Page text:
Inspired by the success of the Canadian women's team at the Summer Olympics, a younger Canada side opens against Nigeria on Saturday at the FIFA U-17 Women's World Cup in Azerbaijan.

The Canadian teenagers heard from the likes of Olympic bronze medallists Diana Matheson, Carmelina Moscato and Robyn Gale in the buildup to the 16-country tournament that runs through Oct. 13.

"First and foremost, to have senior national team players give up their time to come speak to under-17 players about their experience and knowledge — and what it was for them to be on the podium at the Olympics — that process goes a long way," Canadian under-17 coach Bryan Rosenfeld said Friday from Baku.

"These are the idols of these players here."

Veteran senior goalkeeper Karina LeBlanc is rooting for the younger generation of Canadian women.

"We're hoping that what we did inspired them also because Canada should be on the map at all levels for this game, especially in the women's program," she said Friday at the Toronto celebration for Olympians.

"I wish them all the luck. We're raising the bar here. Expectations are no longer let's just participate," she added. "Expectations are 'Let's win these things, let's get in the top three consistently."'

Canada has participated in the two previous world under-17 championships, reaching the quarter-finals in 2008 in New Zealand and exiting after the group stage two years ago in Trinidad and Tobago.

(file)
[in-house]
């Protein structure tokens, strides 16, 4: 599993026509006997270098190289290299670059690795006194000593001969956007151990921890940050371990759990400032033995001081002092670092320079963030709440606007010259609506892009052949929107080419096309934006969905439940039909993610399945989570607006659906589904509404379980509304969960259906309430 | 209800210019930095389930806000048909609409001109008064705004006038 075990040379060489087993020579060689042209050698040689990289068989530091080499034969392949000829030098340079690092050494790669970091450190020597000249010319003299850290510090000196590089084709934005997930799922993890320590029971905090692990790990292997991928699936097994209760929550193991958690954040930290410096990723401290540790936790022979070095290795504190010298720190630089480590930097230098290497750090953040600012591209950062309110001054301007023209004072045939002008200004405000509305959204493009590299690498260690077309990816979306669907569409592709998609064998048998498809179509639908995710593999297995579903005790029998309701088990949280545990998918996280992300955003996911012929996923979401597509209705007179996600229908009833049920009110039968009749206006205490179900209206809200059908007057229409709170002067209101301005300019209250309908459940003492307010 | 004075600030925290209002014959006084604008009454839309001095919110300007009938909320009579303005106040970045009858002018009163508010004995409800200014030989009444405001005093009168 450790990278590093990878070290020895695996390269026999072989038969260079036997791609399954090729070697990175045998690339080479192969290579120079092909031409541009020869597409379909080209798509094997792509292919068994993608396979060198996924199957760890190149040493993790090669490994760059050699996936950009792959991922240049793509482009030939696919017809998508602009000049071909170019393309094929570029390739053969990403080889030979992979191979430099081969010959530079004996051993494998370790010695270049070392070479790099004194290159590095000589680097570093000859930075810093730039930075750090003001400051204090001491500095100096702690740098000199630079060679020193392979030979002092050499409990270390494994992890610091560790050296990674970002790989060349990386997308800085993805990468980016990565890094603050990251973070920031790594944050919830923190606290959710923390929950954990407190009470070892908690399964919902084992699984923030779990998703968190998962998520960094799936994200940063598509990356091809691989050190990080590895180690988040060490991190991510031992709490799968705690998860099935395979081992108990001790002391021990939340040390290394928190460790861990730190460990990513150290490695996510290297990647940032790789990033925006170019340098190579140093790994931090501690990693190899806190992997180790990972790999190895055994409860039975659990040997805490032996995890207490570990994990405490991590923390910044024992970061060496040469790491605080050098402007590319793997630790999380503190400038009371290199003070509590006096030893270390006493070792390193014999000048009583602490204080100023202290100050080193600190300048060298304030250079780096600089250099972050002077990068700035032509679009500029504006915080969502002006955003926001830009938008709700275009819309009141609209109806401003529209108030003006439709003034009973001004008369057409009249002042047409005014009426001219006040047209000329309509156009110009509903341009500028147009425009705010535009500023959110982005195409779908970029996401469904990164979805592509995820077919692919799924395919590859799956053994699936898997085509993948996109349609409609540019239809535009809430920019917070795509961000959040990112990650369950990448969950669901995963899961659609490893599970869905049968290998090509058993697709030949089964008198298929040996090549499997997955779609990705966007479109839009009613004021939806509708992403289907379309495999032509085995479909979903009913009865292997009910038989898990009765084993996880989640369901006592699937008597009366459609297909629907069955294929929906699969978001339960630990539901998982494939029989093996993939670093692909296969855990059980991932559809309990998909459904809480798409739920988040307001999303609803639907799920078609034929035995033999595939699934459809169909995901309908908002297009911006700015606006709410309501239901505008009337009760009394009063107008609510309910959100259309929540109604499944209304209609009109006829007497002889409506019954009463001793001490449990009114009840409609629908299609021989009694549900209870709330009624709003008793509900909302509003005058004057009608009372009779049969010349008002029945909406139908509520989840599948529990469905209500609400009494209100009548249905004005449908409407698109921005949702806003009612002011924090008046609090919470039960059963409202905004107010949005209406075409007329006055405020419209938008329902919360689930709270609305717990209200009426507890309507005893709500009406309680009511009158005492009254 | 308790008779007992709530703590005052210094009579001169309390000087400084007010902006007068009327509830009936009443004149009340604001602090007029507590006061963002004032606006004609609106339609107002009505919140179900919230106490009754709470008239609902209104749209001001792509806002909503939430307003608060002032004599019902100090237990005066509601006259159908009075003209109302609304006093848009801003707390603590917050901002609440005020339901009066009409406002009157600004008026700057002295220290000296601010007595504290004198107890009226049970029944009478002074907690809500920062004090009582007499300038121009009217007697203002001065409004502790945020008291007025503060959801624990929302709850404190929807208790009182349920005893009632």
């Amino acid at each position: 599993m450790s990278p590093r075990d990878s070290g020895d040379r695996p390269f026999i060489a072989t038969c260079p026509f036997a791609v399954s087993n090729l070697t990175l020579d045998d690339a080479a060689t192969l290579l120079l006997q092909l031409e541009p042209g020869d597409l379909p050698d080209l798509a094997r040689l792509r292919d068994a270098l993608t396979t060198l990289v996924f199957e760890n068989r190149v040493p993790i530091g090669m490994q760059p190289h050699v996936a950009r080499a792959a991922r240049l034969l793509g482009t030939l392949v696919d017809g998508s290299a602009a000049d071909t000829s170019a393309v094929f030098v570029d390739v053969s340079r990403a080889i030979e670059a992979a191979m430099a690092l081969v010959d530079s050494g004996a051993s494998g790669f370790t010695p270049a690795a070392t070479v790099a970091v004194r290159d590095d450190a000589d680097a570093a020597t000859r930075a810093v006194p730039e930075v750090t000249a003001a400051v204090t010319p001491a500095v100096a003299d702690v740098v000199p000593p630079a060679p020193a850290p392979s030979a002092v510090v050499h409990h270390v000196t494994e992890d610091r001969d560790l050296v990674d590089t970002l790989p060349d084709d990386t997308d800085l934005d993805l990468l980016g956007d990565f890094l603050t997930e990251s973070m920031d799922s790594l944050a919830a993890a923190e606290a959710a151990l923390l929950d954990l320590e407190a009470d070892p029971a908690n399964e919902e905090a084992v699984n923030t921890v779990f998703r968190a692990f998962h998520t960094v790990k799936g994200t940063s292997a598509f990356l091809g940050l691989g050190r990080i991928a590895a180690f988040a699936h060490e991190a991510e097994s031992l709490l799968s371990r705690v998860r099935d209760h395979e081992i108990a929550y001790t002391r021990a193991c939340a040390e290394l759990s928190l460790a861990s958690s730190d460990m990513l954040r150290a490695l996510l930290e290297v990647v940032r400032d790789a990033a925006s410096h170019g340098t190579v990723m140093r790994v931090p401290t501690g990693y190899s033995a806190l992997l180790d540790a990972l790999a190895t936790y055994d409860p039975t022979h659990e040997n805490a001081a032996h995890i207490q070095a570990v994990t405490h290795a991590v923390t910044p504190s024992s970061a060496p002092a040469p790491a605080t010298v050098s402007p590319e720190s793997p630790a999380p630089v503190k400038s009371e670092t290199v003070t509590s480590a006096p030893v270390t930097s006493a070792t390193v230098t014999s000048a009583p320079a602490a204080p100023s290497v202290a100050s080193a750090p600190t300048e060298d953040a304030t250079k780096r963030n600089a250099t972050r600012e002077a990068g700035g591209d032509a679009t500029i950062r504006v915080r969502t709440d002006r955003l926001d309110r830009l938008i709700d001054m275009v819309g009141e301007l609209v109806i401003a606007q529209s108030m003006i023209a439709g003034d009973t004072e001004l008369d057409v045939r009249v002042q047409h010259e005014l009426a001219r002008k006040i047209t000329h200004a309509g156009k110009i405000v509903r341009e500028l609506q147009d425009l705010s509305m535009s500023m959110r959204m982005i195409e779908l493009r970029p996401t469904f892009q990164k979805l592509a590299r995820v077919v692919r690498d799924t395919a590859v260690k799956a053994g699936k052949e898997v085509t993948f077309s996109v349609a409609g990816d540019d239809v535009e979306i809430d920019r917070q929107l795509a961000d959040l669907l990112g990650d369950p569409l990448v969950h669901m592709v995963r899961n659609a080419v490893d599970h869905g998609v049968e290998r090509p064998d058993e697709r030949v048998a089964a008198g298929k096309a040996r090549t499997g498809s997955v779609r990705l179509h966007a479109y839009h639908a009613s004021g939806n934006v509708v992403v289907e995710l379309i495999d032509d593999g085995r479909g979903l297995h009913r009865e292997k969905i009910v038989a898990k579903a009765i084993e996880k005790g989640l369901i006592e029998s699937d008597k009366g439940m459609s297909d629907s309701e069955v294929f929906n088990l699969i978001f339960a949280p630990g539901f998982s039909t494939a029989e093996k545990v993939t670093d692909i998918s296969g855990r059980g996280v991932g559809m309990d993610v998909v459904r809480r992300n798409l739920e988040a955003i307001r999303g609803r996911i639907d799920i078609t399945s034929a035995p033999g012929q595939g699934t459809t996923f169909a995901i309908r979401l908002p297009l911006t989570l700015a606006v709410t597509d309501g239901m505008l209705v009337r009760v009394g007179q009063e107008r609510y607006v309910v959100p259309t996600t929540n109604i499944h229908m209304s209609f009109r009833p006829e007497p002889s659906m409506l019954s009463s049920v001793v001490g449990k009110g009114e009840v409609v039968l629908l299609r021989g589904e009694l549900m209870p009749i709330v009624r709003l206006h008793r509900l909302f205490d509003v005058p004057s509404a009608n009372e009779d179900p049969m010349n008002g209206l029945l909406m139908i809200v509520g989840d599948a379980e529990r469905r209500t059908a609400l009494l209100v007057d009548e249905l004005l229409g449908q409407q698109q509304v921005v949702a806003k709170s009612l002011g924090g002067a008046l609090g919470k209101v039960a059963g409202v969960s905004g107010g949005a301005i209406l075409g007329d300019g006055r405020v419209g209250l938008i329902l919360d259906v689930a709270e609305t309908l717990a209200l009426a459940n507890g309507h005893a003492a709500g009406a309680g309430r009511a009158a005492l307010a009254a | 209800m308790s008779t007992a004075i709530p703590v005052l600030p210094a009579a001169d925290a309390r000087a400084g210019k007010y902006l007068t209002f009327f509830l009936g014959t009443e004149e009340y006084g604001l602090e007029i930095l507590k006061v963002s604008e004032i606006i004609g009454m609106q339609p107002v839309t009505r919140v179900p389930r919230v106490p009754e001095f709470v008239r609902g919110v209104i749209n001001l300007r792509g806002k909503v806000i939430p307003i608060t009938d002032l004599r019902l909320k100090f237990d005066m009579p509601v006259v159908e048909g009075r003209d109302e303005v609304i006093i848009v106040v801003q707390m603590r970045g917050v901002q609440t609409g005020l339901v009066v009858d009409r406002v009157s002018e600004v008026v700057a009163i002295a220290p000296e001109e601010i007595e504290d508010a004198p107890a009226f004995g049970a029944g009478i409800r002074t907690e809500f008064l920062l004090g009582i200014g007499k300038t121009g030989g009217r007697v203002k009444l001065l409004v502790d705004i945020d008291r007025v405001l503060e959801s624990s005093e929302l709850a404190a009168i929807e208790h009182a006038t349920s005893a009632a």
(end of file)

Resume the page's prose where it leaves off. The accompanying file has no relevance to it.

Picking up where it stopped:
Rosenfeld was at the helm both times.

This Canadian side finished runner-up in CONCACAF qualification, losing 1-0 to the U.S. in the final after outscoring its previous tournament competition by a 17-1 margin.

Summer Clarke of Richmond,. B.C., and Valerie Sanderson of Boisbriand, Que., combined for 11 of those goals.

Canada is captained by midfielder Ashley Lawrence of Caledon East, Ont., the lone returning Canadian from the 2010 tournament.

Canada's goal this time is to reach the knockout rounds.

The Nigerians are probably Canada's stiffest first-round opposition. Two years ago, the Flamingoes became the first African country to survive the group round before losing 6-5 in extra time to eventual champion South Korea in the quarter-finals.

Nigeria went 10-1-1 in qualifying this time round.

"They really are a force to be reckoned with in the future," said Rosenfeld. "They're a tough squad."

Nigeria showed its potential at the recent U-20 World Cup in Japan where it finished fourth.

Canada's other first-round opponents, Colombia and Azerbaijan, are lesser-known foes but Rosenfeld noted the pride in putting on a Columbian soccer jersey and the buzz around the home side.

"They've been well-prepared. They're put a lot of resources into the team," he said of Azerbaijan.

The road doesn't get any easier if Canada emerges from Group A. Depending if it finishes first or second in the group, it would then play either the runner-up or winner in Group B, which features France, Gambia, the U.S. and 2008 champion North Korea.

Top talent from this Canadian team will probably figure in the under-20 squad when Canada hosts the U-20 World Cup in 2014.